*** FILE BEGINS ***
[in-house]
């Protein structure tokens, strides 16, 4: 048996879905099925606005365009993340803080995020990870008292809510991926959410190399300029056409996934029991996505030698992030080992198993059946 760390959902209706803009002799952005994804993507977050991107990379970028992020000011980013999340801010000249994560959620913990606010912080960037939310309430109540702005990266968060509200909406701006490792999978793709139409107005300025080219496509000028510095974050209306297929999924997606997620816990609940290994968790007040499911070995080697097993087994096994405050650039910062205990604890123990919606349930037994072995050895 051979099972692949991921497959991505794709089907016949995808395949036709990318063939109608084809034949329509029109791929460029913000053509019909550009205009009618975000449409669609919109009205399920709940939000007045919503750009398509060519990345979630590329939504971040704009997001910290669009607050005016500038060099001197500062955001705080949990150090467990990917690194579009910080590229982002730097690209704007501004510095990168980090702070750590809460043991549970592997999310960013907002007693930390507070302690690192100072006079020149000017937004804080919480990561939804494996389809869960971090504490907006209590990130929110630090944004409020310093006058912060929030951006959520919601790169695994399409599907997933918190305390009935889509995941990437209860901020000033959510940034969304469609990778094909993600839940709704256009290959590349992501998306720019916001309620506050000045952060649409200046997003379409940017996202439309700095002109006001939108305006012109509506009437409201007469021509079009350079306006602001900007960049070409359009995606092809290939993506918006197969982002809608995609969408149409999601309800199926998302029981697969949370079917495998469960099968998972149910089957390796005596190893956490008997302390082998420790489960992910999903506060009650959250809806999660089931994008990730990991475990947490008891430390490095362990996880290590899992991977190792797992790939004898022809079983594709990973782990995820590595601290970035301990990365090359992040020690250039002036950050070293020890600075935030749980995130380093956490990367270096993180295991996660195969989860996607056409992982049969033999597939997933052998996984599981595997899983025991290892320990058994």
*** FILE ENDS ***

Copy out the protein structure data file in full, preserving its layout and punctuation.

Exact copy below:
[in-house]
């Protein structure tokens, strides 16, 4: 048996879905099925606005365009993340803080995020990870008292809510991926959410190399300029056409996934029991996505030698992030080992198993059946 760390959902209706803009002799952005994804993507977050991107990379970028992020000011980013999340801010000249994560959620913990606010912080960037939310309430109540702005990266968060509200909406701006490792999978793709139409107005300025080219496509000028510095974050209306297929999924997606997620816990609940290994968790007040499911070995080697097993087994096994405050650039910062205990604890123990919606349930037994072995050895 051979099972692949991921497959991505794709089907016949995808395949036709990318063939109608084809034949329509029109791929460029913000053509019909550009205009009618975000449409669609919109009205399920709940939000007045919503750009398509060519990345979630590329939504971040704009997001910290669009607050005016500038060099001197500062955001705080949990150090467990990917690194579009910080590229982002730097690209704007501004510095990168980090702070750590809460043991549970592997999310960013907002007693930390507070302690690192100072006079020149000017937004804080919480990561939804494996389809869960971090504490907006209590990130929110630090944004409020310093006058912060929030951006959520919601790169695994399409599907997933918190305390009935889509995941990437209860901020000033959510940034969304469609990778094909993600839940709704256009290959590349992501998306720019916001309620506050000045952060649409200046997003379409940017996202439309700095002109006001939108305006012109509506009437409201007469021509079009350079306006602001900007960049070409359009995606092809290939993506918006197969982002809608995609969408149409999601309800199926998302029981697969949370079917495998469960099968998972149910089957390796005596190893956490008997302390082998420790489960992910999903506060009650959250809806999660089931994008990730990991475990947490008891430390490095362990996880290590899992991977190792797992790939004898022809079983594709990973782990995820590595601290970035301990990365090359992040020690250039002036950050070293020890600075935030749980995130380093956490990367270096993180295991996660195969989860996607056409992982049969033999597939997933052998996984599981595997899983025991290892320990058994």